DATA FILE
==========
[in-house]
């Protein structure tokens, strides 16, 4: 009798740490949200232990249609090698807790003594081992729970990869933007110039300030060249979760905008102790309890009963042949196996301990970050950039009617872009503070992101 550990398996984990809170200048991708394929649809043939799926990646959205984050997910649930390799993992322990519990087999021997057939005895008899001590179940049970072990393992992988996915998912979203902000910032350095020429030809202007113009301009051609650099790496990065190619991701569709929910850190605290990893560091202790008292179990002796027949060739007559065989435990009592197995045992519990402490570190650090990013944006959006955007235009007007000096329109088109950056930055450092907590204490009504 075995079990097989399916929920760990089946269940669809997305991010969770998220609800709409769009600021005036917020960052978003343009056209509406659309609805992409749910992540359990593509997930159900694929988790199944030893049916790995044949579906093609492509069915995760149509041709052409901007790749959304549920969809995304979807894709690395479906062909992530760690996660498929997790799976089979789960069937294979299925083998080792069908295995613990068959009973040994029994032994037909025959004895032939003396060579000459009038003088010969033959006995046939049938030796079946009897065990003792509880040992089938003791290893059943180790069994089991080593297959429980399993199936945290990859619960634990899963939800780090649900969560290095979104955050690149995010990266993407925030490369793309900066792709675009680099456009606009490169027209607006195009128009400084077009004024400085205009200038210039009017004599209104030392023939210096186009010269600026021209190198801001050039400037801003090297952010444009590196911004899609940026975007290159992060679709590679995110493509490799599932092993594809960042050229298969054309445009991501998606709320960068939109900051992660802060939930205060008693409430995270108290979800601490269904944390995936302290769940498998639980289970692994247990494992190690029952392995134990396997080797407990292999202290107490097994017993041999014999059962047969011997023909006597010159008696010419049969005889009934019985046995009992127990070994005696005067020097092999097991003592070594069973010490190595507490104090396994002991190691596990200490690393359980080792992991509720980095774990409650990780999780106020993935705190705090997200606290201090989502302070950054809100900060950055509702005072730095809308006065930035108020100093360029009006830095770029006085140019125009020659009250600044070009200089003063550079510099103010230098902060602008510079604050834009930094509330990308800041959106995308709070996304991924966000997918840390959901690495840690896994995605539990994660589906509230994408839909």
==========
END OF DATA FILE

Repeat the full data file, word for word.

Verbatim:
[in-house]
């Protein structure tokens, strides 16, 4: 009798740490949200232990249609090698807790003594081992729970990869933007110039300030060249979760905008102790309890009963042949196996301990970050950039009617872009503070992101 550990398996984990809170200048991708394929649809043939799926990646959205984050997910649930390799993992322990519990087999021997057939005895008899001590179940049970072990393992992988996915998912979203902000910032350095020429030809202007113009301009051609650099790496990065190619991701569709929910850190605290990893560091202790008292179990002796027949060739007559065989435990009592197995045992519990402490570190650090990013944006959006955007235009007007000096329109088109950056930055450092907590204490009504 075995079990097989399916929920760990089946269940669809997305991010969770998220609800709409769009600021005036917020960052978003343009056209509406659309609805992409749910992540359990593509997930159900694929988790199944030893049916790995044949579906093609492509069915995760149509041709052409901007790749959304549920969809995304979807894709690395479906062909992530760690996660498929997790799976089979789960069937294979299925083998080792069908295995613990068959009973040994029994032994037909025959004895032939003396060579000459009038003088010969033959006995046939049938030796079946009897065990003792509880040992089938003791290893059943180790069994089991080593297959429980399993199936945290990859619960634990899963939800780090649900969560290095979104955050690149995010990266993407925030490369793309900066792709675009680099456009606009490169027209607006195009128009400084077009004024400085205009200038210039009017004599209104030392023939210096186009010269600026021209190198801001050039400037801003090297952010444009590196911004899609940026975007290159992060679709590679995110493509490799599932092993594809960042050229298969054309445009991501998606709320960068939109900051992660802060939930205060008693409430995270108290979800601490269904944390995936302290769940498998639980289970692994247990494992190690029952392995134990396997080797407990292999202290107490097994017993041999014999059962047969011997023909006597010159008696010419049969005889009934019985046995009992127990070994005696005067020097092999097991003592070594069973010490190595507490104090396994002991190691596990200490690393359980080792992991509720980095774990409650990780999780106020993935705190705090997200606290201090989502302070950054809100900060950055509702005072730095809308006065930035108020100093360029009006830095770029006085140019125009020659009250600044070009200089003063550079510099103010230098902060602008510079604050834009930094509330990308800041959106995308709070996304991924966000997918840390959901690495840690896994995605539990994660589906509230994408839909």